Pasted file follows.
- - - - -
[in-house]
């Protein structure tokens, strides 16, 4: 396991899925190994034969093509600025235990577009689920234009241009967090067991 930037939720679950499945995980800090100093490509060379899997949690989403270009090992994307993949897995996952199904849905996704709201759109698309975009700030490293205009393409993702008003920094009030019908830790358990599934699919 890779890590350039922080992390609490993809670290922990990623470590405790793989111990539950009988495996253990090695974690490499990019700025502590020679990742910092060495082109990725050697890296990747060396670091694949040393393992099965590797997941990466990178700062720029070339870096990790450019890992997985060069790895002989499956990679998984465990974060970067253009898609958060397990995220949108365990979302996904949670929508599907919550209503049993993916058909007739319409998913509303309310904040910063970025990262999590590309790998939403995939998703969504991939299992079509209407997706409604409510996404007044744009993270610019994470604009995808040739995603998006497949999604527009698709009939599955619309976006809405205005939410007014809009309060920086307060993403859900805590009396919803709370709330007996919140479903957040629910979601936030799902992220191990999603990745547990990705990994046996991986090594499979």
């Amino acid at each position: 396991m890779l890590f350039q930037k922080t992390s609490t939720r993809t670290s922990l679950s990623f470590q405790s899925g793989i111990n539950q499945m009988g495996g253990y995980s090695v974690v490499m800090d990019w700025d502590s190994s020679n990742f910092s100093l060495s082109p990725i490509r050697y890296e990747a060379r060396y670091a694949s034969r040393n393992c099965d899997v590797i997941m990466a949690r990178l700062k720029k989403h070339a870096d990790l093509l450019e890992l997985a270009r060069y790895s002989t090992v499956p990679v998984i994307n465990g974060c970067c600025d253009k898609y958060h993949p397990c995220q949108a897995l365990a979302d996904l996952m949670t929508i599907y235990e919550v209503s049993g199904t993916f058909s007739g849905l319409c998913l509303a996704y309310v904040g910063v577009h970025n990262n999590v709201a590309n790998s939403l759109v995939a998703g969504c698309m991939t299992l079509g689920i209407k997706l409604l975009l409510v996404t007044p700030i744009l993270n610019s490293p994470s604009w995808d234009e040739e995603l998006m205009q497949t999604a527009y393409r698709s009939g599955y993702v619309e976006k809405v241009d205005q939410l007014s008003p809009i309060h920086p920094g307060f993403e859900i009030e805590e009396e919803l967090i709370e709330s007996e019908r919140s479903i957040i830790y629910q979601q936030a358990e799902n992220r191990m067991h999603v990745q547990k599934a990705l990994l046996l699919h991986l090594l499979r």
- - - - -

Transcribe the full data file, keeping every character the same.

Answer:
[in-house]
């Protein structure tokens, strides 16, 4: 396991899925190994034969093509600025235990577009689920234009241009967090067991 930037939720679950499945995980800090100093490509060379899997949690989403270009090992994307993949897995996952199904849905996704709201759109698309975009700030490293205009393409993702008003920094009030019908830790358990599934699919 890779890590350039922080992390609490993809670290922990990623470590405790793989111990539950009988495996253990090695974690490499990019700025502590020679990742910092060495082109990725050697890296990747060396670091694949040393393992099965590797997941990466990178700062720029070339870096990790450019890992997985060069790895002989499956990679998984465990974060970067253009898609958060397990995220949108365990979302996904949670929508599907919550209503049993993916058909007739319409998913509303309310904040910063970025990262999590590309790998939403995939998703969504991939299992079509209407997706409604409510996404007044744009993270610019994470604009995808040739995603998006497949999604527009698709009939599955619309976006809405205005939410007014809009309060920086307060993403859900805590009396919803709370709330007996919140479903957040629910979601936030799902992220191990999603990745547990990705990994046996991986090594499979």
């Amino acid at each position: 396991m890779l890590f350039q930037k922080t992390s609490t939720r993809t670290s922990l679950s990623f470590q405790s899925g793989i111990n539950q499945m009988g495996g253990y995980s090695v974690v490499m800090d990019w700025d502590s190994s020679n990742f910092s100093l060495s082109p990725i490509r050697y890296e990747a060379r060396y670091a694949s034969r040393n393992c099965d899997v590797i997941m990466a949690r990178l700062k720029k989403h070339a870096d990790l093509l450019e890992l997985a270009r060069y790895s002989t090992v499956p990679v998984i994307n465990g974060c970067c600025d253009k898609y958060h993949p397990c995220q949108a897995l365990a979302d996904l996952m949670t929508i599907y235990e919550v209503s049993g199904t993916f058909s007739g849905l319409c998913l509303a996704y309310v904040g910063v577009h970025n990262n999590v709201a590309n790998s939403l759109v995939a998703g969504c698309m991939t299992l079509g689920i209407k997706l409604l975009l409510v996404t007044p700030i744009l993270n610019s490293p994470s604009w995808d234009e040739e995603l998006m205009q497949t999604a527009y393409r698709s009939g599955y993702v619309e976006k809405v241009d205005q939410l007014s008003p809009i309060h920086p920094g307060f993403e859900i009030e805590e009396e919803l967090i709370e709330s007996e019908r919140s479903i957040i830790y629910q979601q936030a358990e799902n992220r191990m067991h999603v990745q547990k599934a990705l990994l046996l699919h991986l090594l499979r």